GVB, Isaacs, Crabb, Easters take home Doves [live blog]

The Dove Awards are tonight. While they won’t be aired on TV till Sunday, a number of people are posting tweets and live-blogs around the Internet. Some pertinent awards:

  • Southern Gospel Album of the Year: Gaither Vocal Band, Reunited
  • Southern Gospel Recorded Song of the Year: Jeff & Sheri Easter, “Born to Climb”
  • Bluegrass Album of the Year: Isaacs, Naturally
  • Bluegrass Song of the Year: Little Roy Lewis & Lizzie Long, “When We Fly”
  • Country Song of the Year: Jason Crabb, “Somebody Like Me”
  • Southern Gospel Radio Station of the Year: Joy-FM, out of Winston-Salem, North Carolina. Way to go, Daniel Britt!
  • Instrumental Album of the Year: Stan Whitmire, Joy Comes in the Morning

Oh, and it seems there is actually ground for the claim that CCM is more exciting than Southern Gospel—at least during awards shows: Two of the Dove Awards handed out have fallen apart during the acceptance speeches. We haven’t seen anything quite that exciting at the Fan Awards . . . but it’s probably just as well!

Toward the end of the show, four Southern Gospel groups did a Southern Gospel medley: “Give the World a Smile” (Blackwood Brothers), “If You Knew Him” (Perrys), “Feelin’ Mighty Fine” (Booth Brothers), “Through The Fire” (Crabb Family). Via Chris Unthank, they sang a verse and chorus each.

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Congratulations, Rusty

First, some background: SoGospelNews streamed their annual Ovation awards last night; it was the first time they had been streamed online. I was impressed with the overall quality of the show; many nominees and most of the winners were present. A complete list of winners is here; [EDIT, 2/21/13: Broken Link Removed.] Karen Peck and New River, the Perrys, the Booth Brothers, and Rusty Golden all took home multiple awards.

Of particular note is Rusty Golden’s impressive list of four awards. His songs won overall song of the Year (co-write with Jerry Salley on “I Want to Thank You”), Country Song of the Year (same), Progressive Song of the Year (co-write with Booth Brothers on “What Salvation’s Done For Me”), and Songwriter of the Year (Professional).

Since I regularly read album credits, I started seeing his name on enough cuts that I realized the impact he was going to make on the genre some time back. He was featured a year and a half ago in this site’s October 2008 feature interview. I believe these are his first awards in this genre—and he certianly started in style by winning four.

Congratulations, Rusty!

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SoGospelNews streaming awards show

In what is, to my knowledge, a first for any Southern Gospel awards show, SoGospelNews is streaming their awards show live tonight, in about a half-hour (7 PM Central / 8 PM Eastern).

Watch it here: http://web.mac.com/johnnyminick/JMM2/Special_Event.html. [EDIT, 11/8/10: The link is broken and has been removed.]

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Hall of Fame inductees announced

The Southern Gospel Music Association has announced their 2010 Hall of Fame inductees. There are six this year—Connie Hopper, Little Jan Buckner-Goff, Bill Hefner, Danny Gaither, Arthur Smith, and Sam Goodman.

Interestingly, the petition I mentioned last October to induct Sam Goodman evidently worked. Perhaps there just aren’t that many people who cast votes in the process, but however many votes it took, it was enough. Congratulations to Ritchie Hartsfield on a successful campaign.

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Singing News Fan Awards nominees announced

Singing News posted their top 10 Fan Awards nominees here. As it frequently is year to year, there are few surprises. A couple of things I noted:

  • David Phelps and Michael English picked up nominations for tenor and lead, respectively. Despite what some anticipated, it looks like Southern Gospel’s more traditional wing is ready to welcome them back.
  • In the favorite musician category, there are nine men and one woman, as it has been the last few years. Triumphant remains hot right now, so Jeff Stice is probably the frontrunner. A woman has never won this award, but don’t be surprised to see Kim Collingsworth pick it up one of these years.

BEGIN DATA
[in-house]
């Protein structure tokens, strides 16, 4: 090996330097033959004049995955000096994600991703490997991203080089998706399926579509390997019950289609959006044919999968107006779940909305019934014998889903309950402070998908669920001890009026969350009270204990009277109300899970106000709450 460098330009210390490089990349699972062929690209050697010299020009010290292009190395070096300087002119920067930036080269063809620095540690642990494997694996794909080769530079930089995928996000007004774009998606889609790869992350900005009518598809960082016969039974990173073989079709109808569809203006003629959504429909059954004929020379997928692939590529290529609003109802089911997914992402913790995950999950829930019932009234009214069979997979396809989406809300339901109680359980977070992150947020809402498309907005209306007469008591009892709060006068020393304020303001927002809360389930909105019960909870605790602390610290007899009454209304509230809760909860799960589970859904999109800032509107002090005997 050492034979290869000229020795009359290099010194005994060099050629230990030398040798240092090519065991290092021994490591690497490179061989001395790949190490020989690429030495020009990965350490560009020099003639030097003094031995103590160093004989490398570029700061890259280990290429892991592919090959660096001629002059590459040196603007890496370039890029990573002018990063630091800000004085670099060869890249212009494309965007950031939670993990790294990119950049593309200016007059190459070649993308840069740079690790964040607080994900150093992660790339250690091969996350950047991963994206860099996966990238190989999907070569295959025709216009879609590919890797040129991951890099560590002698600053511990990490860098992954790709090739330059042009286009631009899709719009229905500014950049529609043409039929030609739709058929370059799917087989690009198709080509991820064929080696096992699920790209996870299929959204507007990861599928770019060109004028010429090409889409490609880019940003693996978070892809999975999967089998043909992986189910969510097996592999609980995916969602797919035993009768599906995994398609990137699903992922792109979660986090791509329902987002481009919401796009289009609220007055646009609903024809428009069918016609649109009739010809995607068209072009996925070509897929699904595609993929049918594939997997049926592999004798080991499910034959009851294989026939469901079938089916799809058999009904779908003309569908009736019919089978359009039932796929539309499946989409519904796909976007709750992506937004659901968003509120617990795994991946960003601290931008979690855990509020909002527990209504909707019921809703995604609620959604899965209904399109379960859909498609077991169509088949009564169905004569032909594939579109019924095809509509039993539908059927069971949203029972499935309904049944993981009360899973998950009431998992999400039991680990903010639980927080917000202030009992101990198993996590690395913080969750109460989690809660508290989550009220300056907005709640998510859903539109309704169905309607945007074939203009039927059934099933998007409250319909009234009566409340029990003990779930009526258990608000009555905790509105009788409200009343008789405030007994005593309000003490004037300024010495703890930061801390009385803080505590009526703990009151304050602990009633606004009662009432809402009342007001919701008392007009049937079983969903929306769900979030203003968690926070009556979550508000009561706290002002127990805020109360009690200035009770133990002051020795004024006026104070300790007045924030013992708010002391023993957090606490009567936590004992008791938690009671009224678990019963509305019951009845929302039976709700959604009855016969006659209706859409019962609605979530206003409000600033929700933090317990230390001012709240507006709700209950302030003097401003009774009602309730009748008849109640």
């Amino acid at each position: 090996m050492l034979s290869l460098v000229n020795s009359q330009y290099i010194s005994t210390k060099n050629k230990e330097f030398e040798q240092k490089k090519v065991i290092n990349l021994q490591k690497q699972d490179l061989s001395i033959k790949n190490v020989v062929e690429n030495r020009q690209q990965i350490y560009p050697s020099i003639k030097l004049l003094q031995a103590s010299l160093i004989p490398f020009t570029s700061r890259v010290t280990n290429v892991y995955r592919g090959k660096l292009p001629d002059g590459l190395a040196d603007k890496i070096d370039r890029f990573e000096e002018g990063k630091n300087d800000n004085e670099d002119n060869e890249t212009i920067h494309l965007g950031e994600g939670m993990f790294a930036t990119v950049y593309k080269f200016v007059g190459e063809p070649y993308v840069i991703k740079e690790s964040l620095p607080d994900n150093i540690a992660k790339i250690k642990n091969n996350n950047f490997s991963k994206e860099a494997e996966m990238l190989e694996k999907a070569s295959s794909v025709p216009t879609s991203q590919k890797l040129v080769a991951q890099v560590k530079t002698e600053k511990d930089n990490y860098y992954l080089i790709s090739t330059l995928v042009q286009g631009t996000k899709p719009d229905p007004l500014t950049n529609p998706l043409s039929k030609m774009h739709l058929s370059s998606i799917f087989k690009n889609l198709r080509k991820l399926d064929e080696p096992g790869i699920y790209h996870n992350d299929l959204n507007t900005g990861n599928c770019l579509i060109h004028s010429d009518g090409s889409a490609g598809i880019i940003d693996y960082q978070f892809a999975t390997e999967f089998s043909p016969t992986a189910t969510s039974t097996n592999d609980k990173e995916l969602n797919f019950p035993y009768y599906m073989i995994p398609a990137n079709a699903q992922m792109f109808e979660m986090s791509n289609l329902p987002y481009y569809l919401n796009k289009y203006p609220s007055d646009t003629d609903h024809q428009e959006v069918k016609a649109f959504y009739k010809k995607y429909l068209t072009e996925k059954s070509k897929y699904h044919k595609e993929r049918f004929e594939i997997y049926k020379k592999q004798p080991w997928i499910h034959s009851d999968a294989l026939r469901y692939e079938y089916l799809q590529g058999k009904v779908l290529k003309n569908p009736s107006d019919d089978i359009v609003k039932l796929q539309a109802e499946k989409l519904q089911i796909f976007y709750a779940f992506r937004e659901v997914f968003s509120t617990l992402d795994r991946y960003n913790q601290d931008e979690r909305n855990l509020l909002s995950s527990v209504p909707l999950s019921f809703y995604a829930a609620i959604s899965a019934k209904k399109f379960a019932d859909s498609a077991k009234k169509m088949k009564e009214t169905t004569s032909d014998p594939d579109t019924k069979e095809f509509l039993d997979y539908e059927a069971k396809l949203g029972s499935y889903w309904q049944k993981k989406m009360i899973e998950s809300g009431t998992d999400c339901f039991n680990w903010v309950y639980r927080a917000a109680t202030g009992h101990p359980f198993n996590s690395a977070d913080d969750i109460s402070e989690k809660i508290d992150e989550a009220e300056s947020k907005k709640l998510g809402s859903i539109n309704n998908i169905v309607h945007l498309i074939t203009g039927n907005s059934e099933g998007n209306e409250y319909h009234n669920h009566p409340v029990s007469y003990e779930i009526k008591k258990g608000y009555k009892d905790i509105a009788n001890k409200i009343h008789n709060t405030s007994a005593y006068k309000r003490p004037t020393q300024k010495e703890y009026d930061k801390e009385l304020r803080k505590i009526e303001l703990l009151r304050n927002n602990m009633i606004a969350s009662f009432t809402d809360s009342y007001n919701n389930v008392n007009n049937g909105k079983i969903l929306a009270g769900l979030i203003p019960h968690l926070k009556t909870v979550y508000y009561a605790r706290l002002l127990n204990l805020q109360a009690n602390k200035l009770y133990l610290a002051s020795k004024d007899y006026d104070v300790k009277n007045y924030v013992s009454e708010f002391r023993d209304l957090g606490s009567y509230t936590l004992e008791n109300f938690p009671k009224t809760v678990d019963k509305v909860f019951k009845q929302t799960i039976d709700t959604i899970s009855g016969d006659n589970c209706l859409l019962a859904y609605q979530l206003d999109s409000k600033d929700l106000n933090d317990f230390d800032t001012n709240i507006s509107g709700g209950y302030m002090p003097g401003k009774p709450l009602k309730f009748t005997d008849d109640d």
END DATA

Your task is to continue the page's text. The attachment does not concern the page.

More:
• There seems to be this sense on various Southern Gospel message boards that “If You Knew Him” is the front-runner for song of this year. Online prognosticators haven’t always accurately represented the pulse of the print readership, of course, but don’t be surprised to see that one as the front-runner this year.
  • Congratulations to the Blackwood Brothers for their first top 10 Male Quartet nomination in a long time.
  • It looks like the Mark Trammell Quartet didn’t sing their first date with Pat Barker in time to be listed in the quartets category. I believe that the change was announced by the eligibility period, but apparently the first date together was the dividing line. There is really no reason not to list Pat Barker in his current group on the next ballot, though. I seem to think there may be precedent for updating group affiliation, but I can’t quite remember it right now.
  • Guy Penrod is nominated in the soloist category. Could he give Ivan Parker a run for his money?
  • The Horizon Individual is a wide-open category this year. Gus Gaches and David Ragan both come from perennial fan favorite groups, Pat Barker has a solid fan base of his own, and both Bryan Elliot and Brian Alvey have at least a long-shot chance.

Your thoughts?

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Dove Nominees Announced

The nominees in the 2010 Dove Awards were announced yesterday. Southern Gospel picked up about thirty nominations, including a number in the high-profile overall categories.

Producer Wayne Haun picked up seven nominations, more than any other nominee from any genre. (Edit: As Chris points out in the comments, early reports were mistaken; Bernie Herms picked up one more, with eight nominations.) His nominations are mostly producer credits for various nominated songs and albums, but do include a nomination for Producer of the Year.

Jason Crabb was tied for second-most nominations (with six); most were in Southern Gospel and Country Gospel categories, but he did also pick up nominations for Male Vocalist of the Year and in the most prestigious category, Artist of the Year.

Speaking of male vocalist, the nomination generating the most buzz in our genre is Michael English’s nomination for Male Vocalist of the Year—almost certainly his first in the category since 1994. (He was a part of three awards since, two producer credits for the Martins and one for Signature Sound’s Get Away Jordan.) The male vocalist nomination is unquestionably due in part to the prodigal-comes-home narrative grabbing voters’ hearts—but musically, it’s due to his work as the lead singer for the Gaither Vocal Band. Southern Gospel is once again enough of a presence in the genre for a quartet / quintet lead singer could pick up a nomination in the overall male vocalist category. (Edit, 2/20/10: Michael English confirmed that it is his first nomination in 16 years.)